Higher graduation rates. Greater enrollment in advanced placement courses. Today education watchdog group A+ Schools released their annual report to the community, highlighting achievement growth at local public schools.
But in addition to the positive stories emerging from the report, two schools continue to hit sour notes. Of the Pittsburgh Public School District's five 6-12 schools, Westinghouse Academy and Milliones University Preparatory School consistently rank at the bottom.
"It's heartbreaking," Hill House President and CEO Cheryl Hall-Russell says of UPrep. "I'm concerned with the trajectory of that school. There are schools in other challenged neighborhoods around the city. Why this school is struggling more, I'm not sure."
At UPrep, a school with a "post-secondary focus" according to the report, only 34 percent of students are eligible for the Pittsburgh Promise, a scholarship for post-secondary education. And according to survey responses from 2013 only 29 percent of students were attending college or a trade school.
"It's certainly disturbing, but not shocking unfortunately," says community activist Tim Stevens who mentors students at UPrep. "It's a long-range issue. These are long-term deep-rooted problems."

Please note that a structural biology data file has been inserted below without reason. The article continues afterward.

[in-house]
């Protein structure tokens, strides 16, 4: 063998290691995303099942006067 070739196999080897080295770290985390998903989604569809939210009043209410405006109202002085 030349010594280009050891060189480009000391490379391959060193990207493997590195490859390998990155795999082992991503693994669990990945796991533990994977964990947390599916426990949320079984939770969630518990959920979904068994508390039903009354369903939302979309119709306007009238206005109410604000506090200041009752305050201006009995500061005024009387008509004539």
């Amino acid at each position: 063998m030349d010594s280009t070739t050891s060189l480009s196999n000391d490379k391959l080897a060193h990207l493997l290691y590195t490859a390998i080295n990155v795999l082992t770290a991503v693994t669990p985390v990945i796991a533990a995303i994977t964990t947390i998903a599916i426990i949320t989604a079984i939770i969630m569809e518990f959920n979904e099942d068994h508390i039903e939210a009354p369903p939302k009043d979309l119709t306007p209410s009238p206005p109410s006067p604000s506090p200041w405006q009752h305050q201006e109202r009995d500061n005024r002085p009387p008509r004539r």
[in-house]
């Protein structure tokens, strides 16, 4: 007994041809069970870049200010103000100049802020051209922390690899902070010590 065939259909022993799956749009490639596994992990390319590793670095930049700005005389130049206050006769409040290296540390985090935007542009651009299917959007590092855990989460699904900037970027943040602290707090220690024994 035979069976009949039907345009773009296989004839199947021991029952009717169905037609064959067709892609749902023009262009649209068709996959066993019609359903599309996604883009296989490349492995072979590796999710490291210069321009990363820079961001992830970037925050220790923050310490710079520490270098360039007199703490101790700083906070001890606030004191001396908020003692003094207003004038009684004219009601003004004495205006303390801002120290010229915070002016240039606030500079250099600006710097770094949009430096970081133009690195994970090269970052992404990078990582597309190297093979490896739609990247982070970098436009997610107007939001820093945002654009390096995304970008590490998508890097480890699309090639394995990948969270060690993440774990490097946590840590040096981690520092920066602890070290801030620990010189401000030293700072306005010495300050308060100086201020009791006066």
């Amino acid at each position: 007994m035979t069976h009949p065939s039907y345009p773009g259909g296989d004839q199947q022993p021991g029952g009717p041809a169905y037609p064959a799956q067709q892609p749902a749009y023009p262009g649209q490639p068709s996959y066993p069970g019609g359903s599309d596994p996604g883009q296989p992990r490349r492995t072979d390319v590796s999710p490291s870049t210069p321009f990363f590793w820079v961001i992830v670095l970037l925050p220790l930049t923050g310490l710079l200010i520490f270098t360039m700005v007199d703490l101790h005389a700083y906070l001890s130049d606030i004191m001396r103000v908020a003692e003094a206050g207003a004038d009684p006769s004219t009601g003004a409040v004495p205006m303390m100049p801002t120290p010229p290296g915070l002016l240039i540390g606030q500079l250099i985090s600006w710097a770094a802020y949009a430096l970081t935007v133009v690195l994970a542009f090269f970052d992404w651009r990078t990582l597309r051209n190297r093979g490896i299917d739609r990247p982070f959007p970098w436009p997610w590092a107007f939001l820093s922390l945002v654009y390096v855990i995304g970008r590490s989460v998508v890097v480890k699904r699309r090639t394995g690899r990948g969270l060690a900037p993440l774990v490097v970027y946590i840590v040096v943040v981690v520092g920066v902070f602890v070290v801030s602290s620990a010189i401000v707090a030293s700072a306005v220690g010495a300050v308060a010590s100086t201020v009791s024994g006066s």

For Westinghouse, the data is worse. Only 20 percent of students were eligible for the Pittsburgh Promise and only 22 percent were attending college or a trade school. Conversely, CAPA, a creative and performing arts school, boasts an 89 percent rate for Pittsburgh Promise eligibility and 80 percent of students were attending college or a trade school.
"There is some progress but it's just too slow. We're losing too many kids. Too many kids are dying. Too many kids are not Promise eligible," says Wanda Henderson, a member of the district's equity advisory panel. "Westinghouse has seen too much uncertainty. There needs to be some stability."
Another way the report measures success is through the algebra milestone, looking at how many students are taking algebra in 8th grade.
"The algebra milestone is very important," Superintendent Linda Lane said in her remarks at the press conference. "If you think it's only for people going to college it isn't. There are many many technical fields, very highly compensated technical fields that require higher math."